It’s bad enough there are so many pop stars out there pretending to be country artists these days. But lately there has been a big rash of impersonator accounts targeting some of your favorite country artists, including ones reaching out to fans with private messages to solicit individuals for money, credit card numbers, etc.
The uniqueness of Joe Buck is that never has such unchecked anger and vulgarity been accompanied by such Stoic wisdom, coming from the most mild mannered person you’d ever meet. Pissed-offedness is rarely hand in hand with introspection, self-repudiation, and a calm clairvoyance for the impending follies of man. But Joe Buck possesses them all, and at the heart is an outrage over the South’s decaying culture built into a wise, steadfast rage.
Even though T Model is solidly blues, like so many other roots-based independent artists, he has turned to the same underground resources that many independent country acts use to get their music to the people. This has formed the big tent movement that can be seen in things like the Muddy Roots Festival lineup where you have country and blues musicians booked side by side, and nobody bats an eyelash.
A while back it was brought to my attention that industrial rocker Shooter Jennings, along with No Depression blogger Adam Sheets had crafted the idea of starting a new genre of music, or more specifically, a radio format, called “XXX” after the nomenclature found on the front of moonshine bottles. The idea is to give a home to music that “is too rock for country, and too country for rock.”
Country Music Hall of Famer and Grand Ole Opry member Charlie Louvin is in the hospital, and the prognosis is not good. According to his son Charlie Louvin Jr., who also goes by Sonny, Charlie was admitted to the hospital in Tullahoma, TN for a urinary tract infection and dehydration on Monday. He has been fighting pancreatic cancer.
As much as we’ve been ballyhooing what a big year 2010 was for great music from independent and up-and-coming artists we love to champion around here, January 2011 might be a bigger month than any one 2010 can boast about. And it is especially big for the female artists, and artists taking a step up from burning CD’s out of the back of their car to more legitimate and professional releases.
The latest new low is this “duet” by Colt Ford with the aforementioned Kevin Fowler called “Hip Hop in a Honky Tonk.” You can probably guess the premise. 2011 might be the year that the two 2 supergenres of hip hop and country merge into a monogenre as the lost and creatively bankrupt music industry continues to contract, offering no contrast, no creativity, and no choice. What could be a finer example than this.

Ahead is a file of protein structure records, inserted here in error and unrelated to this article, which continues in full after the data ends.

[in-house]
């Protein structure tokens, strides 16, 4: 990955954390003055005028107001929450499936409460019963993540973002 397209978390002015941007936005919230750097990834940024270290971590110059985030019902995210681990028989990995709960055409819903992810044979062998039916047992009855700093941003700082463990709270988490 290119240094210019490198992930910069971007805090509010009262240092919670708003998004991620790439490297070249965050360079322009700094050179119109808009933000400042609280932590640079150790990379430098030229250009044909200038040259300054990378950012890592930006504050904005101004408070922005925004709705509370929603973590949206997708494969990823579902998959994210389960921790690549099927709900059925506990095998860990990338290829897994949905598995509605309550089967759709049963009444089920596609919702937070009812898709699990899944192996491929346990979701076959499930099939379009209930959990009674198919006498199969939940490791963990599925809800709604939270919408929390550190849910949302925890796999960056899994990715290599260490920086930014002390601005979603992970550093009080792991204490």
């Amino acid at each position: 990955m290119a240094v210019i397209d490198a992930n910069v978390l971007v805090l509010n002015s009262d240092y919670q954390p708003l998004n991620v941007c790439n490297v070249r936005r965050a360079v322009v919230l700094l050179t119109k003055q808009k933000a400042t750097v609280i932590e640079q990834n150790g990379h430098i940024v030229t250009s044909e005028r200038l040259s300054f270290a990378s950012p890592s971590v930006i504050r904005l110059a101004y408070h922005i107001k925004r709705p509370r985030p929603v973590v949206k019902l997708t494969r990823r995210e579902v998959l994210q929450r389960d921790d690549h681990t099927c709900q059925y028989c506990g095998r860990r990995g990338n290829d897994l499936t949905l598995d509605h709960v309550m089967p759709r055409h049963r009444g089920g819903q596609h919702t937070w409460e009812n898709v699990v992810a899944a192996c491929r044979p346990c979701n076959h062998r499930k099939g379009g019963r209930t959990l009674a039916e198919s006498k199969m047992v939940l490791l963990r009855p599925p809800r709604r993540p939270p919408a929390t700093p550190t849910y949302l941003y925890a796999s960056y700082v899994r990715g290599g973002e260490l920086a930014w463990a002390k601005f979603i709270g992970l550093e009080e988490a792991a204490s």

The Ten Foot Polecats on Hillbilly Bluegrass Records are more straight blues than I would normally cover around here. Usually a band needs at least a little something contrified for me to get behind them–a small piece of fried chicken hanging from their beard, or a gravy stain down the front of their shirt–something. But because they are participants in this year’s Muddy Roots Festival, and were there last year, and honestly, because they are just so damn good, I am making an exception.
Willie Nelson and Kris Kristofferson were part of the recent Kennedy Center Honors festivities honoring Merle Haggard in Washington, and during the numerous functions, the three country music legends apparently had some time to discuss the possibility of a supergroup. Previously Merle had discussed plans of doing an album with Willie . . .
By all accounts, last year’s inaugural Muddy Roots Festival was an overwhelming success. The lineup was amazing, the performances were spectacular, and all the brave people that made the trek to Cookeville in middle Tennessee said the experience measured somewhere between a life changing event and a religious experience. Good times, good people, good food, and of course, good music. The only thing missing was YOU.
About this time last year, every website and periodical that regularly does these type of things put out their “Best of the Decade” lists. Problem is, they were all wrong. All of them. And not just for country music. For ALL of music, and for movies, TV shows, whatever. Why? No, not because I’m a raging culture snob, because officially the decade does not end until tonight.
Please indulge me for a minute here because I need to blow off some steam. Yes I’m glad that The Kennedy Center honored Merle Haggard and I guess you should be grateful for what you are given and not look a gift horse in the mouth. But in my opinion, the Kennedy Center’s presentation to Merle was horrifically mild and uninspired. Merle Haggard is an American treasure and deserves better.
Tonight the Poet of the Common Man, Merle Haggard will be honored with a Kennedy Center Honors award for his contributions to American music. Well, actually he received the award on December 5th, but the ceremony itself from December 5th in Washington DC will air tonight on CBS (as they say, check local listings for times).